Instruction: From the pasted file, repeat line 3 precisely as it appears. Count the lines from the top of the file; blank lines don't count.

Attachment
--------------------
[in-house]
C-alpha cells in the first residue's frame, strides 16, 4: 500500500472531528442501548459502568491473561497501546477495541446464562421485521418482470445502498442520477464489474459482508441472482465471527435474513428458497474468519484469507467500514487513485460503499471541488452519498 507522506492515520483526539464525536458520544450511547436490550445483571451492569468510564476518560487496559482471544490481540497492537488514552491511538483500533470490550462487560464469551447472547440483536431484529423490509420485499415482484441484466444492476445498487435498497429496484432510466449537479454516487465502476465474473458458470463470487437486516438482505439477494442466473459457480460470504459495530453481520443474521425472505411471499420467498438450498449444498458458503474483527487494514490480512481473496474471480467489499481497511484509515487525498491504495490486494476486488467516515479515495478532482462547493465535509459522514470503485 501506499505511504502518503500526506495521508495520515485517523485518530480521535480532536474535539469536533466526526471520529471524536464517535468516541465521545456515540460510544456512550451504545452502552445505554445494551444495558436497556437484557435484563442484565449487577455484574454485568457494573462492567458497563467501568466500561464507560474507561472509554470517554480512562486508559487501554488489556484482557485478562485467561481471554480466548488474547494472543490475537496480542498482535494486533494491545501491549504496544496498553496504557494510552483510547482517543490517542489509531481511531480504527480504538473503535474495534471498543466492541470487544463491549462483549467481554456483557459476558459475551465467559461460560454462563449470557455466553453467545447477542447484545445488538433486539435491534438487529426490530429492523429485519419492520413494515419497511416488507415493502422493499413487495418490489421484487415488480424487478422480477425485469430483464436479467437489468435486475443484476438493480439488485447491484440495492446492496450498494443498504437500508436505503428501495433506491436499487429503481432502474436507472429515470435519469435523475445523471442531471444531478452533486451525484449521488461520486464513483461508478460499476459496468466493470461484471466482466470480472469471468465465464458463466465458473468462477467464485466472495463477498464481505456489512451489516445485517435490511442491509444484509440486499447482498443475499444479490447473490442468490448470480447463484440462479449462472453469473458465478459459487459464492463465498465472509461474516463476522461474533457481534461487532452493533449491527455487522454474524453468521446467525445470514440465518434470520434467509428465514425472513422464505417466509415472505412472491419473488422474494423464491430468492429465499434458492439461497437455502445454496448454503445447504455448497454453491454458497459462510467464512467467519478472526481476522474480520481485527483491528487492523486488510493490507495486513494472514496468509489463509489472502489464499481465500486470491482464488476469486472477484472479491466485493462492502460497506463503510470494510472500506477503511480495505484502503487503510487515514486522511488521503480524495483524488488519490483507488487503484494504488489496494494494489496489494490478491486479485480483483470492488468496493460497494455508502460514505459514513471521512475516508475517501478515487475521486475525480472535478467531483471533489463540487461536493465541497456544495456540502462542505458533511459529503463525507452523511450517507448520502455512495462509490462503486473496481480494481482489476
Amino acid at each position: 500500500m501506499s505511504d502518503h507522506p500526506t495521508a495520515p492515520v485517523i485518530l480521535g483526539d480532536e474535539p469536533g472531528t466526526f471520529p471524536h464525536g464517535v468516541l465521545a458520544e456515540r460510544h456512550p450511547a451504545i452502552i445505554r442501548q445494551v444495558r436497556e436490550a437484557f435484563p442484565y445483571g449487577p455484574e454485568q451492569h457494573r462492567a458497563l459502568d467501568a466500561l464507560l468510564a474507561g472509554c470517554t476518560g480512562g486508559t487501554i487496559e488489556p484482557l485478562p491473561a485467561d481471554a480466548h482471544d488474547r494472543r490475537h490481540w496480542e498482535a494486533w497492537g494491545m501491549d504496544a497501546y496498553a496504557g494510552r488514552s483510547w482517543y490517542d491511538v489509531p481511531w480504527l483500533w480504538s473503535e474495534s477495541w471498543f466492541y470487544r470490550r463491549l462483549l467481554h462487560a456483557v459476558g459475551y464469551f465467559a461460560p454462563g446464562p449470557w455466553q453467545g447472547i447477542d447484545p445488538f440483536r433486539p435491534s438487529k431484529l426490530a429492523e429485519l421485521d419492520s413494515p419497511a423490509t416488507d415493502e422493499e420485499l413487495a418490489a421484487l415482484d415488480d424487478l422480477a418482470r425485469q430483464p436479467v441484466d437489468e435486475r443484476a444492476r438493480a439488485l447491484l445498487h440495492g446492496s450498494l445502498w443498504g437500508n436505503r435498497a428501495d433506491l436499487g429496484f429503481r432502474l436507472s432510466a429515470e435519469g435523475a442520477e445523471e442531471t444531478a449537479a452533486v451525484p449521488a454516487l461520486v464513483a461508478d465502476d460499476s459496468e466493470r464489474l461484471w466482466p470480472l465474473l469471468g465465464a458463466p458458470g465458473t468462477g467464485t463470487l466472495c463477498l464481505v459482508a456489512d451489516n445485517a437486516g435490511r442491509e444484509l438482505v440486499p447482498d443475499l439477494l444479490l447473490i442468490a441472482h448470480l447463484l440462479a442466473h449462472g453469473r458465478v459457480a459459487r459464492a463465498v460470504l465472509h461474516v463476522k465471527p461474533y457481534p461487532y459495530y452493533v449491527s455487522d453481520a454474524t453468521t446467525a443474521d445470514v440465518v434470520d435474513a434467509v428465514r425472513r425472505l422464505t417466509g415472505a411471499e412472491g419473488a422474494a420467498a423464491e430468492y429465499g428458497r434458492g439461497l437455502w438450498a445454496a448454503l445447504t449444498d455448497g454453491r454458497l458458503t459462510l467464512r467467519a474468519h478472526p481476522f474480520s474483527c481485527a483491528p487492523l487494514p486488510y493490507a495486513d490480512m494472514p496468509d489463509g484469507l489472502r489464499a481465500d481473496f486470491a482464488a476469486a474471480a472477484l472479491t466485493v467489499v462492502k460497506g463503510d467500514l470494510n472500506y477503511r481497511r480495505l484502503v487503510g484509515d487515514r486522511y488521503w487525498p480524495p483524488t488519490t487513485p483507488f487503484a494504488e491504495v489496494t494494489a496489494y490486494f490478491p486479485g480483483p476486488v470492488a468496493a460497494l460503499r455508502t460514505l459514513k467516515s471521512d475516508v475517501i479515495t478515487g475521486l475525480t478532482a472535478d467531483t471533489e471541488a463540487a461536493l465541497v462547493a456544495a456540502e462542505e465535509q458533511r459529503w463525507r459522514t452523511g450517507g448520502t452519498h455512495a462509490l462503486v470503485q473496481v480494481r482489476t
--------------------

Amino acid at each position: 500500500m501506499s505511504d502518503h507522506p500526506t495521508a495520515p492515520v485517523i485518530l480521535g483526539d480532536e474535539p469536533g472531528t466526526f471520529p471524536h464525536g464517535v468516541l465521545a458520544e456515540r460510544h456512550p450511547a451504545i452502552i445505554r442501548q445494551v444495558r436497556e436490550a437484557f435484563p442484565y445483571g449487577p455484574e454485568q451492569h457494573r462492567a458497563l459502568d467501568a466500561l464507560l468510564a474507561g472509554c470517554t476518560g480512562g486508559t487501554i487496559e488489556p484482557l485478562p491473561a485467561d481471554a480466548h482471544d488474547r494472543r490475537h490481540w496480542e498482535a494486533w497492537g494491545m501491549d504496544a497501546y496498553a496504557g494510552r488514552s483510547w482517543y490517542d491511538v489509531p481511531w480504527l483500533w480504538s473503535e474495534s477495541w471498543f466492541y470487544r470490550r463491549l462483549l467481554h462487560a456483557v459476558g459475551y464469551f465467559a461460560p454462563g446464562p449470557w455466553q453467545g447472547i447477542d447484545p445488538f440483536r433486539p435491534s438487529k431484529l426490530a429492523e429485519l421485521d419492520s413494515p419497511a423490509t416488507d415493502e422493499e420485499l413487495a418490489a421484487l415482484d415488480d424487478l422480477a418482470r425485469q430483464p436479467v441484466d437489468e435486475r443484476a444492476r438493480a439488485l447491484l445498487h440495492g446492496s450498494l445502498w443498504g437500508n436505503r435498497a428501495d433506491l436499487g429496484f429503481r432502474l436507472s432510466a429515470e435519469g435523475a442520477e445523471e442531471t444531478a449537479a452533486v451525484p449521488a454516487l461520486v464513483a461508478d465502476d460499476s459496468e466493470r464489474l461484471w466482466p470480472l465474473l469471468g465465464a458463466p458458470g465458473t468462477g467464485t463470487l466472495c463477498l464481505v459482508a456489512d451489516n445485517a437486516g435490511r442491509e444484509l438482505v440486499p447482498d443475499l439477494l444479490l447473490i442468490a441472482h448470480l447463484l440462479a442466473h449462472g453469473r458465478v459457480a459459487r459464492a463465498v460470504l465472509h461474516v463476522k465471527p461474533y457481534p461487532y459495530y452493533v449491527s455487522d453481520a454474524t453468521t446467525a443474521d445470514v440465518v434470520d435474513a434467509v428465514r425472513r425472505l422464505t417466509g415472505a411471499e412472491g419473488a422474494a420467498a423464491e430468492y429465499g428458497r434458492g439461497l437455502w438450498a445454496a448454503l445447504t449444498d455448497g454453491r454458497l458458503t459462510l467464512r467467519a474468519h478472526p481476522f474480520s474483527c481485527a483491528p487492523l487494514p486488510y493490507a495486513d490480512m494472514p496468509d489463509g484469507l489472502r489464499a481465500d481473496f486470491a482464488a476469486a474471480a472477484l472479491t466485493v467489499v462492502k460497506g463503510d467500514l470494510n472500506y477503511r481497511r480495505l484502503v487503510g484509515d487515514r486522511y488521503w487525498p480524495p483524488t488519490t487513485p483507488f487503484a494504488e491504495v489496494t494494489a496489494y490486494f490478491p486479485g480483483p476486488v470492488a468496493a460497494l460503499r455508502t460514505l459514513k467516515s471521512d475516508v475517501i479515495t478515487g475521486l475525480t478532482a472535478d467531483t471533489e471541488a463540487a461536493l465541497v462547493a456544495a456540502e462542505e465535509q458533511r459529503w463525507r459522514t452523511g450517507g448520502t452519498h455512495a462509490l462503486v470503485q473496481v480494481r482489476t